A robust defence has been mounted after the NHS came under attack last week by US conservatives using it as evidence for why President Barack Obama’s plans for health reform must be opposed.
As the row heats up it has triggered blogging debates and twitter campaigns with astounding levels of NHS support.
OnMedica has set out to give you an insight into some of the half-truths, distortions, rebukes and responses in the midst of the furore.
The waiting list claim
Republican Senator Bob Bennett said: “Right now, nearly 1.8 million Britons are waiting for hospital or outpatient treatments at any given time.
“Let's realise that the American voter will never stand for the kind of rationing by delay that seems to have crept into every other government-run health care system."
the figures quoted by Senator Bennett have been found to be ten to 20 years out of date
Although these comments are based on the Commonwealth Fund findings that over the last two years Britain had 33% of adults waiting two months or more for treatment of chronic illness (10% in the US), one of the worst waiting lists in the world, the figures quoted by Senator Bennett have been found to be ten to 20 years out of date.
Anna Dixon, director of policy at King’s Fund, the independent think tank, has said: “[These allegations are] stereotypes of the NHS from problems in the 1980s and 1990s when there were really long waiting lists”.
Although waiting lists are much smaller in the US, and healthcare is more advanced at the highest levels, Dr Alan Maryon-Davis, president of the UK Faculty of Public Health, has stated that “...most people do not need the very hi-tech stuff and if the treatments work then we usually will get them over here.”
Karol Sikora, a leading cancer specialist, said: “By British standards Americans are considerably over treated, but at least [those treated] don’t face delays like we do in Britain.”
However, he did go on to say: “It is a real crime against society how many people in America don’t have health care.”
(Sources – The Guardian)
The "out-of-date" and "unfounded" rationing claim
The Conservatives for Patients Rights have produces a claim stating: “In Britain, 40% of cancer patients are never able to see an oncologist; there is explicit rationing for services such as kidney dialysis, open heart surgery and care for the terminally ill.”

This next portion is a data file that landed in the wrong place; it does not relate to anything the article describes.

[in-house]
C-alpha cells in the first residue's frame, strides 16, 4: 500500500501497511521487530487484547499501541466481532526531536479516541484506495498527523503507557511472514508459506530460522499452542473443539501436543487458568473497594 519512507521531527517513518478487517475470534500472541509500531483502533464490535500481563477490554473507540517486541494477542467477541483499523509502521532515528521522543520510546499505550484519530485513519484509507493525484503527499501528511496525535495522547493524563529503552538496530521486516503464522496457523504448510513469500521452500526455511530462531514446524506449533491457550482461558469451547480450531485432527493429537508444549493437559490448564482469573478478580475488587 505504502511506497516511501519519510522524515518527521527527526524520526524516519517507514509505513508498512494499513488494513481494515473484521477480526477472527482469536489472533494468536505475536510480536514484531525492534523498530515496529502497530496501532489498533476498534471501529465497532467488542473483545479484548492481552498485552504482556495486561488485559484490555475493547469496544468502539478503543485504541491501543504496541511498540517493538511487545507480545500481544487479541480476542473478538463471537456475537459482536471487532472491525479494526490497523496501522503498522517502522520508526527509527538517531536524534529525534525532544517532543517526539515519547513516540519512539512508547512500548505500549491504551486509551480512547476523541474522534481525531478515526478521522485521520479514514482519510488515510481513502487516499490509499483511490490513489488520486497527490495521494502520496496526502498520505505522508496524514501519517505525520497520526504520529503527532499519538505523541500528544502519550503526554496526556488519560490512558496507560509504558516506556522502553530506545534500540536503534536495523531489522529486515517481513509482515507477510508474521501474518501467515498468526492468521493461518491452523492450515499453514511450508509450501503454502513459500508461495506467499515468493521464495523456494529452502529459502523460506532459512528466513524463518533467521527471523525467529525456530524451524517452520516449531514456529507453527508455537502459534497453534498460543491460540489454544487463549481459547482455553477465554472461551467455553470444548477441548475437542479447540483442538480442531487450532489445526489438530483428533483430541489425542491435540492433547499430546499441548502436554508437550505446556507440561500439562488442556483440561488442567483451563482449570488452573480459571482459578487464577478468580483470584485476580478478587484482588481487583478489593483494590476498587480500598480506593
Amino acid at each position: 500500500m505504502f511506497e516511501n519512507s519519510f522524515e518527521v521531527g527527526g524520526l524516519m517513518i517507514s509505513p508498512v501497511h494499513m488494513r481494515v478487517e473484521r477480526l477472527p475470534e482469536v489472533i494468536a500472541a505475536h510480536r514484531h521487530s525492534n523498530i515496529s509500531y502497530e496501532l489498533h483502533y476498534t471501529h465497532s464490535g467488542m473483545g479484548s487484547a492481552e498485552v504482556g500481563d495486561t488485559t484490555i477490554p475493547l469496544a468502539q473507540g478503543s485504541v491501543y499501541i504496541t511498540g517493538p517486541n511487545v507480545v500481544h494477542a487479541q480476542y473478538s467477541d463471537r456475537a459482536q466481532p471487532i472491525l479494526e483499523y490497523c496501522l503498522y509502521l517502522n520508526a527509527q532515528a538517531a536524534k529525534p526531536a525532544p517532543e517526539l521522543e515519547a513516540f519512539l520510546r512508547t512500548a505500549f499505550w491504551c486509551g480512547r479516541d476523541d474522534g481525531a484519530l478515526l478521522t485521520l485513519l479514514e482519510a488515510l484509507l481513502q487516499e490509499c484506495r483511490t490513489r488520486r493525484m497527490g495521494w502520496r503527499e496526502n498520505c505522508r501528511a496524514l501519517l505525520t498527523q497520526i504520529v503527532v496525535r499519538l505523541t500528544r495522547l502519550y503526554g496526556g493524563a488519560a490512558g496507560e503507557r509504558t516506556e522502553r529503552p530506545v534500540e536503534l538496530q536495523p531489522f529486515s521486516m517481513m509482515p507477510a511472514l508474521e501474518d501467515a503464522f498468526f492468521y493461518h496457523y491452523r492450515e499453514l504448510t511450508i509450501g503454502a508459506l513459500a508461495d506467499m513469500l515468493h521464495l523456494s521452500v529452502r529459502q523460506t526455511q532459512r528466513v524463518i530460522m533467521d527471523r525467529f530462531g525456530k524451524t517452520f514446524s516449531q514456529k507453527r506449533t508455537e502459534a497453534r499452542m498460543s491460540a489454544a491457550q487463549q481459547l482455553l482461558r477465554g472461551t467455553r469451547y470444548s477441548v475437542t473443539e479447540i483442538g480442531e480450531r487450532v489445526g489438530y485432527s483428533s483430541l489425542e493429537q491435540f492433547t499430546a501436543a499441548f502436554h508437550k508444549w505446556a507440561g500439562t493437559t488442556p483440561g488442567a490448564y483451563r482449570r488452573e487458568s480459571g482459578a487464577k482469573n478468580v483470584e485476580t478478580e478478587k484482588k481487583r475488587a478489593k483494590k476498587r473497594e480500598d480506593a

Macmillan Cancer Support’s Duleep Allirajah has responded by saying: “[This claim] comes from a 15-year-old study which is completely out of date. Since then we have had the NICE Improving Outcomes Guidance series and the NHS Cancer Plan for England, which has increased the number of cancer consultants and established specialist multidisciplinary teams.”
National Kidney Federation chief executive, Tim Statham, said: “Some parts of the NHS can't cope, because patient numbers are increasing by 6% a year, which is a huge burden. Of about 100 renal units in the UK, probably 20% are working at 100% capacity or above.”
There’s no explicit rationing. Some people don’t get treatment, but those decisions are made solely on the basis of clinical criteria and their risk of dying
The British Heart Foundations medical director, Peter Weissberg, said of the open heart surgery claim: “There’s no explicit rationing. Some people don’t get treatment, but those decisions are made solely on the basis of clinical criteria and their risk of dying. We only operate on people who are likely to benefit and not to die.”
(Sources- the Guardian, The British Heart Foundation)
The Kennedy claim
Most senior Republican on the Senate finance committee, Chuck Grassley, said his colleague, Edward Kennedy, would be left to die untreated from a brain tumour in Britain as he would be considered too old to deserve treatment.
Grassley stated: “I don’t know for sure, but I've heard several senators say that Ted Kennedy with a brain tumour [and] being 77 years old as opposed to being 37 years old, if he were in England, would not be treated for his disease, because end of life – when you get to be 77, your life is considered less valuable under those systems.”
Chief executive of the National Institute for Health and Clinical Excellence (NICE), Andrew Dillon, responded by saying that this was utterly false: “it is neither true nor is it anything you could extrapolate from anything we’ve ever recommended to the NHS.”
(Sources – The Guardian)
The IBD Stephen Hawking claim
Quotes taken from an Investor’s Business Daily (IBD) editorial:
“The controlling of medical costs in countries such as Britain through rationing, and the health consequences thereof are legendary," the article said. "The stories of people dying on a waiting list or being denied altogether read like a horror movie script.”
“...people such as scientist Stephen Hawking wouldn't have a chance in the UK, where the National Health Service would say the life of this brilliant man, because of his physical handicaps, is essentially worthless.” (Edited out of current version)
They didn't choose an unfortunate example for an accurate point. They simply lied